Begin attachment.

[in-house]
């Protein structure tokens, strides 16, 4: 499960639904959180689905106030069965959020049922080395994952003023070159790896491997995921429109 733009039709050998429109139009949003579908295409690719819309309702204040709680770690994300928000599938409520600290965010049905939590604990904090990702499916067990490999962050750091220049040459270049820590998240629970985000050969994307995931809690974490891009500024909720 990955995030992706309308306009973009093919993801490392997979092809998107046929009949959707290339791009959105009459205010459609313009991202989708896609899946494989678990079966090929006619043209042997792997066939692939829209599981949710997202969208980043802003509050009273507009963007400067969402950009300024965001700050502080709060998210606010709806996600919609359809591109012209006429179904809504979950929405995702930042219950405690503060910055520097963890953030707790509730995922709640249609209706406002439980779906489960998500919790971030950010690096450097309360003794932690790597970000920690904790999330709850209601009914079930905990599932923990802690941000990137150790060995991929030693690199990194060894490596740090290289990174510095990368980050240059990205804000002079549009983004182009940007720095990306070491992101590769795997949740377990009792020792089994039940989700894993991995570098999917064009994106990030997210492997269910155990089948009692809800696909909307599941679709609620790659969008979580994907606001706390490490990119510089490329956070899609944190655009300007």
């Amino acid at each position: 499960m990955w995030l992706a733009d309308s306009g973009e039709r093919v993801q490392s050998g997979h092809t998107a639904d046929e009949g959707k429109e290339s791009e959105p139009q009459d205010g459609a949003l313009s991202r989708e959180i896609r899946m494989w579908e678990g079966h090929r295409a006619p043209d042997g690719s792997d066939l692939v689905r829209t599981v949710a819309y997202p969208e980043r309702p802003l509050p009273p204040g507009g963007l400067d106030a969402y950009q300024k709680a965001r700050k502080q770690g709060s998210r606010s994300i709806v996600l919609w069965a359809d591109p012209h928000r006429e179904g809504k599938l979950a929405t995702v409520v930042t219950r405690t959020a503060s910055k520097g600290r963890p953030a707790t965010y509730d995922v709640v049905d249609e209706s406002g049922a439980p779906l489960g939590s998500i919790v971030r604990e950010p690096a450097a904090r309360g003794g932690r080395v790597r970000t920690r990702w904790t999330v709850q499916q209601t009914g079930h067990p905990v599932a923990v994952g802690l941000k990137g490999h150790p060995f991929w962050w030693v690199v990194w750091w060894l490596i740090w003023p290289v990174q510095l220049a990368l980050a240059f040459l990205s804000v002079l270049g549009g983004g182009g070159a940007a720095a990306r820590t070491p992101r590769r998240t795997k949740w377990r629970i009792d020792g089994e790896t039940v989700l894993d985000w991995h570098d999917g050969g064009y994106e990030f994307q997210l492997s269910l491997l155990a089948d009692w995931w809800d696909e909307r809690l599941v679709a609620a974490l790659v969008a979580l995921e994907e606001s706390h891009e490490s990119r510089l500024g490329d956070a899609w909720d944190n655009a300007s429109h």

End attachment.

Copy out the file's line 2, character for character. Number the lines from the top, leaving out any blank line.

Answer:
């Protein structure tokens, strides 16, 4: 499960639904959180689905106030069965959020049922080395994952003023070159790896491997995921429109 733009039709050998429109139009949003579908295409690719819309309702204040709680770690994300928000599938409520600290965010049905939590604990904090990702499916067990490999962050750091220049040459270049820590998240629970985000050969994307995931809690974490891009500024909720 990955995030992706309308306009973009093919993801490392997979092809998107046929009949959707290339791009959105009459205010459609313009991202989708896609899946494989678990079966090929006619043209042997792997066939692939829209599981949710997202969208980043802003509050009273507009963007400067969402950009300024965001700050502080709060998210606010709806996600919609359809591109012209006429179904809504979950929405995702930042219950405690503060910055520097963890953030707790509730995922709640249609209706406002439980779906489960998500919790971030950010690096450097309360003794932690790597970000920690904790999330709850209601009914079930905990599932923990802690941000990137150790060995991929030693690199990194060894490596740090290289990174510095990368980050240059990205804000002079549009983004182009940007720095990306070491992101590769795997949740377990009792020792089994039940989700894993991995570098999917064009994106990030997210492997269910155990089948009692809800696909909307599941679709609620790659969008979580994907606001706390490490990119510089490329956070899609944190655009300007």